<pre><A HREF="http://www.nuklearpower.com/comic/186.htm" target="_new"><font color=red>It's all relative...</font color=red></A></pre><p>
August 22, 2002 8:28:42 PM

Quote:
Did I even suggest such? Hell no. However you have to at least ponder that this very innacurate form of measurement is hardly any different than the supposedly superior method that AMD came up with to counter it.

I agree here. Both methods are totally screwed. Advantage no-one!

Quote:
In a perfect world? Spend even a teeny-tiny amount of money to actually educate clueless consumers through the use of friendly and informative commercials and become consumer and manufacturer-friendly

Without speculation into what a perfect world would imply, that would only increase the cost of their CPU's. I think with that in mind I would rather stick with what they have however inperfectit may be.

Quote:
instead of obfuscate through artificial inflation and gestapo their bizzare antics to manufacturers to hide any part of the truth.

No more so than Intel however be it by a differnet means.

Quote:
In an imperfect world? Come up with a standardization for measuring CPU performance that doesn't depend upon theoretical (but practically disproven) relations to prior hardware and push this measurement to all hardware reviewers and resellers. After all, industry standards can only become standards when someone both creates and uses them.

An initative they are trying to take. The PR was only meant to be temporary.

Quote:
But it was also very plain from the beginning by comparing a 1.4GHz T-Bird to an AXP 1500+ that AMD was full of XXXX.

Linkage? Ihave never seen any documentation to support your claim although I am not saying it does not exist.

Quote:
it none-the-less does make AMD's claims of a Hammer that has the performance of a 3.4GHz T-Bird rather depressing.

I really don't find an intial release of the hammer performing at rates comparable to a 3.4 gig t-bird depressing. It would all depend on its scalability. Then again its all personal opinion.

It's not what they tell you, its what they don't tell you!
August 22, 2002 8:31:53 PM

the 1500+ and t-bird 1.4 performe similarly. The XP wasn't good enough to warrent the 1500+ though.

The Boogie Knights: Saving beautiful monsters from ravoning princesses since 1983.
August 22, 2002 8:32:45 PM

the 1500+ and t-bird 1.4 performe similarly. The XP wasn't good enough to warrent the 1500+ though.

The Boogie Knights: Saving beautiful monsters from ravoning princesses since 1983.
August 22, 2002 8:32:46 PM

Quote:
Did I even suggest such? Hell no. However you have to at least ponder that this very innacurate form of measurement is hardly any different than the supposedly superior method that AMD came up with to counter it.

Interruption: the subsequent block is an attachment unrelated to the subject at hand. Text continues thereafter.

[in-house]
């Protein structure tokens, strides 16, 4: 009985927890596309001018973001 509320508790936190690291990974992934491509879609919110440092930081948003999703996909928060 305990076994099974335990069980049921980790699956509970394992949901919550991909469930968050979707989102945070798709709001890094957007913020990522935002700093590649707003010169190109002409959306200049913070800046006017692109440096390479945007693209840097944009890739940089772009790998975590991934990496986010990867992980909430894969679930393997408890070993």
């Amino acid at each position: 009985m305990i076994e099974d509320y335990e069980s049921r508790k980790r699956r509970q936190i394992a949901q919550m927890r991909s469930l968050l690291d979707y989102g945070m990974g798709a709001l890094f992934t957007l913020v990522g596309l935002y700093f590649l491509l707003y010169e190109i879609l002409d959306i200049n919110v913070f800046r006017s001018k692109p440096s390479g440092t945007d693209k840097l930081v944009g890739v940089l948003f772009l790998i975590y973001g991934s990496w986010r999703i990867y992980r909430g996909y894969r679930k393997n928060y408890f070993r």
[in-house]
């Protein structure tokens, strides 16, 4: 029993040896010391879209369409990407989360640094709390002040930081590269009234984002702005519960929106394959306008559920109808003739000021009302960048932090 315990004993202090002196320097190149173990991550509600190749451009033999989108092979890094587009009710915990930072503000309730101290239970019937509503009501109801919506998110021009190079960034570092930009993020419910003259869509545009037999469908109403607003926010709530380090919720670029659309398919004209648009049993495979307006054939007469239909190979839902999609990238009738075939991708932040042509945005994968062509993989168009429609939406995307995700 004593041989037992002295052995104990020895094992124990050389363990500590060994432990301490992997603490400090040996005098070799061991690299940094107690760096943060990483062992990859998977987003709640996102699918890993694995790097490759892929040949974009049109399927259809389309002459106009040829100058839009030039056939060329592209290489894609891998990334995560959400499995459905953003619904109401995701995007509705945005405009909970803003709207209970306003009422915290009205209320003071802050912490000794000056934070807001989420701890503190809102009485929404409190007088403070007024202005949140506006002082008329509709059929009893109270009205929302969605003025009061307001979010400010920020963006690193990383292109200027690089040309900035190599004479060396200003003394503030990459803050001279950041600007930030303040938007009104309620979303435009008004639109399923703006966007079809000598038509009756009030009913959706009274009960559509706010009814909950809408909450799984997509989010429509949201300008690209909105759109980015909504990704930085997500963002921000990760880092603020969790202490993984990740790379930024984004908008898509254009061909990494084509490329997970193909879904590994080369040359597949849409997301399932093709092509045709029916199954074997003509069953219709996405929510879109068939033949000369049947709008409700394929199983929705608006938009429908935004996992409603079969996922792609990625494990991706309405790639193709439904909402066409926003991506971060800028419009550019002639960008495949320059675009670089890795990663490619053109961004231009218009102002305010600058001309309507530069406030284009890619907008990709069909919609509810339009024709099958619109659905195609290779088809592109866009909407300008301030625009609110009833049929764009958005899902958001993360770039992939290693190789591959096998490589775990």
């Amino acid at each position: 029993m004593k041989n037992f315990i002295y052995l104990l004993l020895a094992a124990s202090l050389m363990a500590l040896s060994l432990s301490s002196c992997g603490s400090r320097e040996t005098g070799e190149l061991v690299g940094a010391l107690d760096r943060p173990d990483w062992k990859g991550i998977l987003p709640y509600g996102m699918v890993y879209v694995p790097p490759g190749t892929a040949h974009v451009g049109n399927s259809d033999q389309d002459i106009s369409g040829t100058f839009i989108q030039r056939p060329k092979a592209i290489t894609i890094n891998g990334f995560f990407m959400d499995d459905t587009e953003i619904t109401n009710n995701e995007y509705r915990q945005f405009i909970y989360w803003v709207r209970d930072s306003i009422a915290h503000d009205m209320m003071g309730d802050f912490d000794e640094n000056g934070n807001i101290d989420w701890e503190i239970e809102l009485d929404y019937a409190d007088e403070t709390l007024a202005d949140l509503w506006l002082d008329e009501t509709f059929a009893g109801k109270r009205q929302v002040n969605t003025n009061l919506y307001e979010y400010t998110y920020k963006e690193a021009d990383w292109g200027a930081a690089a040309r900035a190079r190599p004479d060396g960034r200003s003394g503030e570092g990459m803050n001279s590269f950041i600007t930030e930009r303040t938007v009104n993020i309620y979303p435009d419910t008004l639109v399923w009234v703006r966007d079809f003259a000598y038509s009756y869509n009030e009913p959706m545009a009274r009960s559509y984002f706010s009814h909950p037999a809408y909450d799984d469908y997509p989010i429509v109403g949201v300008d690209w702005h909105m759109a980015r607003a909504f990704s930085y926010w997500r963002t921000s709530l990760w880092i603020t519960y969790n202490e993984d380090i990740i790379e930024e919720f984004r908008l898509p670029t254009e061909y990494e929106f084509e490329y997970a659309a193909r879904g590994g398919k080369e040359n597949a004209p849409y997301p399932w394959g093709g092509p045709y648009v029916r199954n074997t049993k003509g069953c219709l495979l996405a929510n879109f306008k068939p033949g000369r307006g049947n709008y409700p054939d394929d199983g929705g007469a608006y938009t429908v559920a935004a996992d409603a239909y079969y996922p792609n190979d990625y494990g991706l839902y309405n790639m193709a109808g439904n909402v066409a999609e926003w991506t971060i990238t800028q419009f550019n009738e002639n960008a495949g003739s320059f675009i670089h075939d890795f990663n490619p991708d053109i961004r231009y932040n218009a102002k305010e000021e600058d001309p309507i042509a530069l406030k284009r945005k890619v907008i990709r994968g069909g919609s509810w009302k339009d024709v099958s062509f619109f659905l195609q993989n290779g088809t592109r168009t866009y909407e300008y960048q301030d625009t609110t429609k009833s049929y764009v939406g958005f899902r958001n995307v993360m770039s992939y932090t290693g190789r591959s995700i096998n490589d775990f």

I agree here. Both methods are totally screwed. Advantage no-one!

Quote:
In a perfect world? Spend even a teeny-tiny amount of money to actually educate clueless consumers through the use of friendly and informative commercials and become consumer and manufacturer-friendly

Without speculation into what a perfect world would imply, that would only increase the cost of their CPU's. I think with that in mind I would rather stick with what they have however inperfectit may be.

Quote:
instead of obfuscate through artificial inflation and gestapo their bizzare antics to manufacturers to hide any part of the truth.

No more so than Intel however be it by a differnet means.

Quote:
In an imperfect world? Come up with a standardization for measuring CPU performance that doesn't depend upon theoretical (but practically disproven) relations to prior hardware and push this measurement to all hardware reviewers and resellers. After all, industry standards can only become standards when someone both creates and uses them.

An initative they are trying to take. The PR was only meant to be temporary.

Quote:
But it was also very plain from the beginning by comparing a 1.4GHz T-Bird to an AXP 1500+ that AMD was full of XXXX.

Linkage? Ihave never seen any documentation to support your claim although I am not saying it does not exist.

Quote:
it none-the-less does make AMD's claims of a Hammer that has the performance of a 3.4GHz T-Bird rather depressing.

I really don't find an intial release of the hammer performing at rates comparable to a 3.4 gig t-bird depressing. It would all depend on its scalability. Then again its all personal opinion.